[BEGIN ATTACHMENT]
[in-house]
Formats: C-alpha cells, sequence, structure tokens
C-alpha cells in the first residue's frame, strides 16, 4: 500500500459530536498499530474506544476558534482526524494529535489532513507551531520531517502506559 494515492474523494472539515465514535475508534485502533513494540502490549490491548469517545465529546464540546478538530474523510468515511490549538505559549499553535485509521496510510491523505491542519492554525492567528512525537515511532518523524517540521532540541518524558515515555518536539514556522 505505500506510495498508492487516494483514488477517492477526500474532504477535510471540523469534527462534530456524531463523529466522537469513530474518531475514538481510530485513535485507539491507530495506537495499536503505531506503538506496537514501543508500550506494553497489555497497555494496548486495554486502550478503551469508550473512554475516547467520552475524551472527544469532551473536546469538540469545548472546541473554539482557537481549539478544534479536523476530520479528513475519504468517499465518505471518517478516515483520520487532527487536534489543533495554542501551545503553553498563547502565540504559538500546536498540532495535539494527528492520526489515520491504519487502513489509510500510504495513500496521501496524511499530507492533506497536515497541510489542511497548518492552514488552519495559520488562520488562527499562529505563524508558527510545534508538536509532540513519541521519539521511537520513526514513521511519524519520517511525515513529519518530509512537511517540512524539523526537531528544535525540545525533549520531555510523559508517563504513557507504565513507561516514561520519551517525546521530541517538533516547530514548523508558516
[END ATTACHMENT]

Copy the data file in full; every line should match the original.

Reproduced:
[in-house]
Formats: C-alpha cells, sequence, structure tokens
C-alpha cells in the first residue's frame, strides 16, 4: 500500500459530536498499530474506544476558534482526524494529535489532513507551531520531517502506559 494515492474523494472539515465514535475508534485502533513494540502490549490491548469517545465529546464540546478538530474523510468515511490549538505559549499553535485509521496510510491523505491542519492554525492567528512525537515511532518523524517540521532540541518524558515515555518536539514556522 505505500506510495498508492487516494483514488477517492477526500474532504477535510471540523469534527462534530456524531463523529466522537469513530474518531475514538481510530485513535485507539491507530495506537495499536503505531506503538506496537514501543508500550506494553497489555497497555494496548486495554486502550478503551469508550473512554475516547467520552475524551472527544469532551473536546469538540469545548472546541473554539482557537481549539478544534479536523476530520479528513475519504468517499465518505471518517478516515483520520487532527487536534489543533495554542501551545503553553498563547502565540504559538500546536498540532495535539494527528492520526489515520491504519487502513489509510500510504495513500496521501496524511499530507492533506497536515497541510489542511497548518492552514488552519495559520488562520488562527499562529505563524508558527510545534508538536509532540513519541521519539521511537520513526514513521511519524519520517511525515513529519518530509512537511517540512524539523526537531528544535525540545525533549520531555510523559508517563504513557507504565513507561516514561520519551517525546521530541517538533516547530514548523508558516